Stories are critical to social change. They show us the human stakes of policy decisions. They offer windows into experiences unlike our own. They make us stop and think, because they first make us feel.
For organizations that use storytelling to help change the world, the conversation can’t begin and end with how to effectively tell stories; we need to talk about how those stories are framed and how people and communities are represented in those stories.
Organizations often tell stories without meaningful input from the people those stories are about or who are most affected by the policy or issue in question. This must change.
Who Tells the Story? is a guide to help nonprofit organizations engage in empathetic, social change storytelling where clients and communities are partners in shaping narratives. It shares research and concrete strategies for engaging clients in storytelling efforts, and includes sample tools to help foster informed conversations about consenting to share one’s story. The guide is a jumping off place for organizations to examine their current storytelling practices, and, hopefully, it is the start of a larger conversation within the social sector about how we can all do this work better.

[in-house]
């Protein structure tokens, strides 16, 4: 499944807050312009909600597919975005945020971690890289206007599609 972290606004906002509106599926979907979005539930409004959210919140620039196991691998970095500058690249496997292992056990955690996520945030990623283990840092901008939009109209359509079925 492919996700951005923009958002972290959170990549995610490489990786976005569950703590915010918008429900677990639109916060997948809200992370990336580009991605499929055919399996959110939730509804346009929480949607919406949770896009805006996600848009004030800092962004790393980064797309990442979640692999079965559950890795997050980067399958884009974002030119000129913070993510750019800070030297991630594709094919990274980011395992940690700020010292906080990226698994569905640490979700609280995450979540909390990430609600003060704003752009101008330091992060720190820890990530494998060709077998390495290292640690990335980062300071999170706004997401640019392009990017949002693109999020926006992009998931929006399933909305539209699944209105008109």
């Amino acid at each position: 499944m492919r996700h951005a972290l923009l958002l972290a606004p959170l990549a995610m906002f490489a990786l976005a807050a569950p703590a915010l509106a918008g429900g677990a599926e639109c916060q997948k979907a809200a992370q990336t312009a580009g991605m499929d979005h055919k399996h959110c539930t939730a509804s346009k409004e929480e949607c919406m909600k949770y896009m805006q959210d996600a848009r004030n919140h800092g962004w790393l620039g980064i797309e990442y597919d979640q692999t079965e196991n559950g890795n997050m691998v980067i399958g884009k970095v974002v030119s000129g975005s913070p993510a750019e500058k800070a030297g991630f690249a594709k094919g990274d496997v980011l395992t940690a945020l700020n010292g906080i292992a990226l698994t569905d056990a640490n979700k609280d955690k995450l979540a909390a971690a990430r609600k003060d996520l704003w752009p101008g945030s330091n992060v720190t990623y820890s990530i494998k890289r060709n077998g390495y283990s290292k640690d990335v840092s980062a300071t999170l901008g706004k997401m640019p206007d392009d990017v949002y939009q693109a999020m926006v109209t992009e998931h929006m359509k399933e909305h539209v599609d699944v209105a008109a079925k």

Examining the research
Sympathy leads to charity. Empathy leads to change.
Stories that reduce people to their problems, that depict sad, hopeless faces, and that paint organizations as heroic are common in the social sector, and they can be effective in raising money; research shows a correlation between sympathy and charitable giving.
But those same stories can also more deeply embed stereotypes that make solving systemic problems more difficult. Changing policies, particularly to be more just and more equitable, requires that people instead feel empathy—that they understand more about people, not just their problems, and that they recognize themselves and their loved ones’ experiences in others. This requires a different kind of social change storytelling, one where clients and communities are in the driver’s seat. Who Tells the Story? looks at research that illuminates why.
CHANGING STORYTELLING CULTURE
Strategies for Partnered, Empathetic Storytelling
Partnering with clients and communities means changing the culture of storytelling inside organizations. Who Tells the Story? explores what that looks like at four points in the storytelling process:
Setting the Stage for Partnership
Involve clients and staff in the storytelling process from the beginning
Establishing Goals & Boundaries
Engage in an empowering, nuanced conversation about intent and consent
Gathering the Story
Foster authentic sharing and invite perspective on the story and how to frame it
Telling the Story
Focus on empathetic, human narratives that center on the people they’re really about